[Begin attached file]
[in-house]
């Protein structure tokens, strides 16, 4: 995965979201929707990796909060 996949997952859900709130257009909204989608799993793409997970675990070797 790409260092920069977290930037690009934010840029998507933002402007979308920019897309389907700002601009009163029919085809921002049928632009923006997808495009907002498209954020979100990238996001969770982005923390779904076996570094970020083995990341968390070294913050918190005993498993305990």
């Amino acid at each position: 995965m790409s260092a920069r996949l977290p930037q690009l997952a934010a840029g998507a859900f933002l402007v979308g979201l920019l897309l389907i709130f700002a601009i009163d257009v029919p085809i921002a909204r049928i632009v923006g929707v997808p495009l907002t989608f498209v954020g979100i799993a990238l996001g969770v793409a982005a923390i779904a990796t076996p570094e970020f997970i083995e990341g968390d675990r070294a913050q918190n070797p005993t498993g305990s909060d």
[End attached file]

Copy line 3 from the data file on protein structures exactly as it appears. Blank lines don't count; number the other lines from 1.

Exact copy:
């Amino acid at each position: 995965m790409s260092a920069r996949l977290p930037q690009l997952a934010a840029g998507a859900f933002l402007v979308g979201l920019l897309l389907i709130f700002a601009i009163d257009v029919p085809i921002a909204r049928i632009v923006g929707v997808p495009l907002t989608f498209v954020g979100i799993a990238l996001g969770v793409a982005a923390i779904a990796t076996p570094e970020f997970i083995e990341g968390d675990r070294a913050q918190n070797p005993t498993g305990s909060d």